Seeding your land

You’ve dug your planting holes, and put fertiliser in them. Now it’s time to sow the seeds.

In previous issues, we discussed how to dig planting holes and place fertiliser in them. The next step is to sow the seeds. In this example, we assume that maize is being grown. First, pour 2l of water into each hole. After it has soaked away, place three seeds on the layer of soil on top of the fertiliser. Then cover the seeds evenly with 2cm to 3cm of soil that has no clods or stones in it. Use your hands for this, rather than pushing the pile in with your feet. Planting the seeds carefully is extremely important and will help to determine whether you have a good or a poor crop.

Why three seeds?
About three weeks after germination, remove the weakest seedling by hand. The normal practice is to plant two seeds per hole. Planting the extra seed increases your chances of having a full, even stand – which helps to ensure a good crop. A solid canopy of leaves across the rows shades the weeds out and means less water evaporation from the soil. If there are gaps in the rows, the sun will dry out the surface, and the weeds will grow vigorously, competing with the crop.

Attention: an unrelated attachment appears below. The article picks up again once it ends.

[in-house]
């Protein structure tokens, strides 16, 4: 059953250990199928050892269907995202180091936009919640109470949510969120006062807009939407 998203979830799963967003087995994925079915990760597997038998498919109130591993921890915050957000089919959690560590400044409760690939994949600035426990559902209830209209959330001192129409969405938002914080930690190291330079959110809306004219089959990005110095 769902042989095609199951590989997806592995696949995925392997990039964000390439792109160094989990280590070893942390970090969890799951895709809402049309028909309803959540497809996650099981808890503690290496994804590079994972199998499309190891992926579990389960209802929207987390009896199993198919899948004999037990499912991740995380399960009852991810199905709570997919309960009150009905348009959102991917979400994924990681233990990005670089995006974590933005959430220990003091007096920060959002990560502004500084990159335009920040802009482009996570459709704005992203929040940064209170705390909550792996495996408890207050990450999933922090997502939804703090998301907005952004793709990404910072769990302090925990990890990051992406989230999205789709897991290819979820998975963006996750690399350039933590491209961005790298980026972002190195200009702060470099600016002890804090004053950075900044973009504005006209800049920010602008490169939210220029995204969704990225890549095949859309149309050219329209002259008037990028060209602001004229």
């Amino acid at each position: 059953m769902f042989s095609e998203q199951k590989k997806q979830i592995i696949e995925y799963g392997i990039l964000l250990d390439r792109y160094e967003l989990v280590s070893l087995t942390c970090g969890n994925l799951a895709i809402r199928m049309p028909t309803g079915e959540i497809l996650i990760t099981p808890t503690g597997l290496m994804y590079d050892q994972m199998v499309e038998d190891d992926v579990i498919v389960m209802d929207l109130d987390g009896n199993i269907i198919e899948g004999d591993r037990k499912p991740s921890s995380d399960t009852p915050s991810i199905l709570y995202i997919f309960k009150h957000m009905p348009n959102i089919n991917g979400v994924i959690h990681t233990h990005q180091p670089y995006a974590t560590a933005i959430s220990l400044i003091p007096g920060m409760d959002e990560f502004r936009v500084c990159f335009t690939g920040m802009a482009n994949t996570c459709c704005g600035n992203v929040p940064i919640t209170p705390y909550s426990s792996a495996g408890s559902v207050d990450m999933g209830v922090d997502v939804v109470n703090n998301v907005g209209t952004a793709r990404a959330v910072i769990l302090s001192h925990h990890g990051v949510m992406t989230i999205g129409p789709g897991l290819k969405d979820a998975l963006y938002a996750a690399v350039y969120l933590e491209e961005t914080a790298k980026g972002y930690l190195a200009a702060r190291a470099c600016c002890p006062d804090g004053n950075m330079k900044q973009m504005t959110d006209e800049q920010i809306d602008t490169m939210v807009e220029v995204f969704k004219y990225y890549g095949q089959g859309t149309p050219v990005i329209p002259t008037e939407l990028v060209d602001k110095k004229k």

Even growth
Evenness of growth in the crop is equally important. If the plants grow unevenly, the bigger plants will overshadow the smaller ones, stunting them. These stunted plants don’t produce cobs, yet rob moisture and nutrients from the bigger plants, reducing your yield. To sum up: plant three seeds 3cm deep, and get rid of the weakest seedling three weeks after germination. Follow these steps and your yield could increase by up to 3t/ha! Investing the extra money and time is certainly worth the reward.  

For more about Foundations of farming, visit www.foundationsforfarming.org.